This is a classroom situation, usually with a teacher and multiple students.
Well may you ask why this tends to require multiple students. You did ask? And well, you may!
See the setting in your mind. Now remove all of the other students, it’s just you and the teacher. Do you raise your hand? Not so much. Even if class is in session, not so much.
One on one discussions or even with one or two other students involved can easily slip into Informal or Casual Register even if the setting is more associated with Consultative.
It will almost always slide into Casual Register if the bell rings AND the teacher steps from behind the podium. If the teacher retains the podium she is maintaining the classroom level of formality. Stepping out from behind the podium invites discussion in an Informal or Casual Register.
The hallmarks of Causal Register are less structured turn taking. Not unstructured, there can still be a protocol but it is more freeform and peer exchange oriented and oh crap I seriously just slipped into academic speak.
Where was I?
Oh yeah! informal or Casual Register. There is still a turn taking protocol here and it keeps the conscientious interpreter on his toes! Because it is based on aural cues or prosody markers. Slight pauses in the conversation invite participants to jump in and speak, but not over top of one another. Vocal (or in ASL visual) cues indicate the end of discussion on a specific topic or an invitation to raise a new topic. When interpreting in Informal or Casual Register the interpreter must be assertive enough for the Deaf Client to jump in to the discussion, but not overly aggressive in a way that makes the Deaf Client come across as lacking social protocols. Hearing interpreters you know these cues in the back of your head and most of you (again I said most… there is always someone…) can ride this conversational current effortlessly. It is however a completely different story when you are navigating the conversational rapids for and in behalf of a Deaf Client.
Practice. It’s the only way to learn and this is one of the skill sets we almost never invest time in. Practice.
The final level is Intimate Register. Here there is only the turn taking protocols that grow organically between intimates. Sometimes more formal, and sometimes less so.
There is an older movie called Broadcast News that has what may be the finest example of Intimate Register ever put on film.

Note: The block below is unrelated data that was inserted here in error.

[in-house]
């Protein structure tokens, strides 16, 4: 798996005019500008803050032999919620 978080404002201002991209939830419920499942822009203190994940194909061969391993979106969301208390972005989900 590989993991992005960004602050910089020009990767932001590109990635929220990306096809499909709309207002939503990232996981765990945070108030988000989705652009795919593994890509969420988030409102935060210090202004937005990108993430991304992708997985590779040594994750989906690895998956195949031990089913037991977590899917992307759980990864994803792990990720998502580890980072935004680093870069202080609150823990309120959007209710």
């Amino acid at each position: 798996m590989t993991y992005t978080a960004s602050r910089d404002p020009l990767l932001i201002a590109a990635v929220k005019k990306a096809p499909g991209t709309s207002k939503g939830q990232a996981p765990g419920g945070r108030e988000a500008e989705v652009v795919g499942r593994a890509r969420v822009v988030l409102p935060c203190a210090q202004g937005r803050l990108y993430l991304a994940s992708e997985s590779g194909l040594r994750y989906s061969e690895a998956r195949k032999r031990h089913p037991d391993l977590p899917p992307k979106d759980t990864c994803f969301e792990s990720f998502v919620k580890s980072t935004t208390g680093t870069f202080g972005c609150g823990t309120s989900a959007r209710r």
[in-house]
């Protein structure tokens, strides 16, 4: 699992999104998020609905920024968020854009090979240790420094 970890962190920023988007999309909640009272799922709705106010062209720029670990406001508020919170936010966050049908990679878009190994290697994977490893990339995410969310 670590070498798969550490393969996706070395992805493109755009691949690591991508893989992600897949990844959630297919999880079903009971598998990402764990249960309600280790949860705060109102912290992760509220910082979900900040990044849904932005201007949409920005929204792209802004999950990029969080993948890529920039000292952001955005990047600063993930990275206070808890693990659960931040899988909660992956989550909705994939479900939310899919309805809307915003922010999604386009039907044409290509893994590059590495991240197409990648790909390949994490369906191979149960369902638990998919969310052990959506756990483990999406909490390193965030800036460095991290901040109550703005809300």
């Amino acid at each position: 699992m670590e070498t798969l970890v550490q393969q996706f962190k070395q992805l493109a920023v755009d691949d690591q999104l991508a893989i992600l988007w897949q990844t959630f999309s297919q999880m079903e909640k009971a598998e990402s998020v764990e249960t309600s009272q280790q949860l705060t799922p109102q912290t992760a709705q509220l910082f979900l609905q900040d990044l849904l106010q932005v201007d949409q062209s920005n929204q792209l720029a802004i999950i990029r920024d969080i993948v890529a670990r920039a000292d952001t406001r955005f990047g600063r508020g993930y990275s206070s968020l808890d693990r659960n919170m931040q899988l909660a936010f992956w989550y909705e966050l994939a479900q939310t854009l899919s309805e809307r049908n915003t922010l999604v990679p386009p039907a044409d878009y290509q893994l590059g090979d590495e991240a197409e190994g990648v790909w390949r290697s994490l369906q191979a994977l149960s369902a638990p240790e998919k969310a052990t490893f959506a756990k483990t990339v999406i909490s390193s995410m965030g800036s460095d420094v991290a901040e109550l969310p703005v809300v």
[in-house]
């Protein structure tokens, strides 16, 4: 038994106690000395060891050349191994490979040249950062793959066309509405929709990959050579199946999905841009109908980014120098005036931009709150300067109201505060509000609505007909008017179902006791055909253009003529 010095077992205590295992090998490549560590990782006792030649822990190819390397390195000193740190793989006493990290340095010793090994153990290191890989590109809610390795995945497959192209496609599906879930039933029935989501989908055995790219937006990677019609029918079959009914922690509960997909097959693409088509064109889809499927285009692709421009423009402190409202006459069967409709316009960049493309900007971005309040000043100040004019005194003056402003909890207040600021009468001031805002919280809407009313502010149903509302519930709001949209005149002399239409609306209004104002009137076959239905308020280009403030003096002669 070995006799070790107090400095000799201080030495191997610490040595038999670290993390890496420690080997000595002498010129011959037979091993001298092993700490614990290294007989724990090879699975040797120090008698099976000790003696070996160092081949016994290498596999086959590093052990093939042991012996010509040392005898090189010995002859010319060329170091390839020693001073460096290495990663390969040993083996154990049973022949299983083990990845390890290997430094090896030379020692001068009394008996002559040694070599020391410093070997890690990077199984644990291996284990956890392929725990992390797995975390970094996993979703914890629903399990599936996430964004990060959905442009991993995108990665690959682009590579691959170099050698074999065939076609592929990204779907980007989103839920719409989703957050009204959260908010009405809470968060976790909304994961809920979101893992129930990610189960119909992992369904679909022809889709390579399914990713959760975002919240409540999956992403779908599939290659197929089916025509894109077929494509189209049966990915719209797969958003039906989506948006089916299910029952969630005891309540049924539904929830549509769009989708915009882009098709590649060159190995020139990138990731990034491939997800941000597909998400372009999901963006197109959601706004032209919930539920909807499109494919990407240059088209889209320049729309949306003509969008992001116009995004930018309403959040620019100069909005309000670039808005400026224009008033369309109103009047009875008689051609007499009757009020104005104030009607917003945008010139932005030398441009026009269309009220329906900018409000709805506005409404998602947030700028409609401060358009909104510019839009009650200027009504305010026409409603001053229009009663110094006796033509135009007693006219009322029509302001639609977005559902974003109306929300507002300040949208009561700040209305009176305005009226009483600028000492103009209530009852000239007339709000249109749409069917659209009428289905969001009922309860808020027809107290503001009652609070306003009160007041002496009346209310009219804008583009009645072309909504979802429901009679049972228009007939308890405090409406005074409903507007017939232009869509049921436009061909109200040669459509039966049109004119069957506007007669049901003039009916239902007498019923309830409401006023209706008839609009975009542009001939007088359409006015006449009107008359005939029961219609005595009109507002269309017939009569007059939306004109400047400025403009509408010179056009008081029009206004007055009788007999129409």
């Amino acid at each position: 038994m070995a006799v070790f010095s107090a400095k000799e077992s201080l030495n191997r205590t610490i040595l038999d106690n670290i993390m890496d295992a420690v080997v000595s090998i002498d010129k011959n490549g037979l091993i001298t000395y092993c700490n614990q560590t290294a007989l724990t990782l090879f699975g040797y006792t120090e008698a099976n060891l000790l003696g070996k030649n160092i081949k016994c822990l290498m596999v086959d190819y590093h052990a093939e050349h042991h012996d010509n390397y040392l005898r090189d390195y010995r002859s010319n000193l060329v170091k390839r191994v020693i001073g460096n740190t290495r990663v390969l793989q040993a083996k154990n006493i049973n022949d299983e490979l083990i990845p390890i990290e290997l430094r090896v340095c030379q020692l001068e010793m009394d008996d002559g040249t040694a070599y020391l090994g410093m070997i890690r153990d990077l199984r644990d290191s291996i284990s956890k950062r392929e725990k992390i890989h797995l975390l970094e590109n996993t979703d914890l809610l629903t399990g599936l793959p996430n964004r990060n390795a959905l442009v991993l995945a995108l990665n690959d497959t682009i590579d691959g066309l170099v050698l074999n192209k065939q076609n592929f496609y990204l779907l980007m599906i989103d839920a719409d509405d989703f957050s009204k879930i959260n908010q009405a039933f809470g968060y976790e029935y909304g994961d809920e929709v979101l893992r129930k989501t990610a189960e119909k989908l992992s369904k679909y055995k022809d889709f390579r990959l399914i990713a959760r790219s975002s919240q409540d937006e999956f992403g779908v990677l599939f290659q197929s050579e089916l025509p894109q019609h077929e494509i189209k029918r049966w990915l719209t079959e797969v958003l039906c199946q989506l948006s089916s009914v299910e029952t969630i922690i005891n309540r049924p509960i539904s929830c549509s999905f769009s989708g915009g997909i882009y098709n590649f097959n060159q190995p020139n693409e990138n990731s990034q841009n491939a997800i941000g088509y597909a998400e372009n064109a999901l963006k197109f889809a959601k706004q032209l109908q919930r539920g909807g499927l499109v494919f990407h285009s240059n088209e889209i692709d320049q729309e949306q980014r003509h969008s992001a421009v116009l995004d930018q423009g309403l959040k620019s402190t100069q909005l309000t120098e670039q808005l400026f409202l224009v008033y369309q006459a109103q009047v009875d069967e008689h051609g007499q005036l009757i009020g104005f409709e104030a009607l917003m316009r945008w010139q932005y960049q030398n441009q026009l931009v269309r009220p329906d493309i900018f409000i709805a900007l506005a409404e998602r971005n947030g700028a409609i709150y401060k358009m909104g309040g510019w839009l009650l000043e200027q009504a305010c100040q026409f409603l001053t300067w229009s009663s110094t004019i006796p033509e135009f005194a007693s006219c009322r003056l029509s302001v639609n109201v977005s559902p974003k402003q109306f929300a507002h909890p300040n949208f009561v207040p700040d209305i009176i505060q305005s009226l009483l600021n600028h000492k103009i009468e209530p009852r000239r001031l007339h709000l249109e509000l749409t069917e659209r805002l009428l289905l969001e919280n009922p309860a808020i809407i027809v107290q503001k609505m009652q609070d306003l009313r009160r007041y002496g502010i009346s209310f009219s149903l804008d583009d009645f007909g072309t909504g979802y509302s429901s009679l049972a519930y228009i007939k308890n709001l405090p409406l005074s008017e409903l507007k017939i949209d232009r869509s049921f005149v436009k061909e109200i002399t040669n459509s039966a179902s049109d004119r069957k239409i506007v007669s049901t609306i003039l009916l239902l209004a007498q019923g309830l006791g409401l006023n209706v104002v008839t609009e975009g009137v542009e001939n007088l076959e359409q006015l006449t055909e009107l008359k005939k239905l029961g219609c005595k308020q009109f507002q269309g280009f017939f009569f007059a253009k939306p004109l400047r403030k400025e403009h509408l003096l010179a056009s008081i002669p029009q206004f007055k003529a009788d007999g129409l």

At one point during the movie Albert Brooks (the voice of Marlin in the Nemo movies) calls Holly Hunter and says, “meet me at that one place we went that one time.”
Holly Hunter replies, “ok,” and hangs up.
Intimate Register may not require turn-taking (not with my daughter and her friends anyway) and often doesn’t even require complete sentences.
This is the Register of husbands and of wives and of husbands & wives. The Register of Significant Others. Parents with their own children. Best friends.
It can be a nightmare to interpret because the context need not be stated by the participants; it is understood because it preexists this conversation.
When I was a young interpreter we almost NEVER worked in Intimate Register. Every now and again for a parent and a child in the Principal’s office or family therapy, but that was it.
Now there are interpreters who work in Intimate Register much of the time. Thank you VRS.
Let me give you an example. Imagine this VRS call:
Deaf Caller: (the moment the Hearing Caller says “hello”) CAN YOU BELIEVE IT?
Hearing Caller: I KNOW! RIGHT?
HC: So do you know for sure?
DC: One Hundred Percent.
HC: Ok, I’m still in shock.
DC: Me TOO!
HC: Ok, well, I’ll be there.
DC: You know where?
DC: Ok. See you!
HC: See you!
WHAT? I mean what?
Intimate Register, welcome to it.
So that is Register. No more glassy-eye-slack-jaw-blank-looks from you!
If the Clients’ understood the information and are satisfied with your work-don’t try to talk them out of it!
Raise your hand if you’ve ever poked yourself in the eye while interpreting (but raise it carefully, don’t want those fingers getting away from you.)
You haven’t forgotten how to interpret, you’re just tired and hungry.
I got a call from a reader who meant to text but accidentally called (it happens).
It took a minute or two to get there but it turns out her question was, “how did you find time to go to law school when you were in your Thirties?” (ah, you saw THAT workshop!) and how did I overcome the anxiety I felt in order to mentally get to a place where I could do it?
First of all, put out of your mind that a three year hole opened up in my schedule. Things like that don’t happen. It will NEVER be a convenient time to chuck it all and go back to school, so anytime is as good as any other time to do it.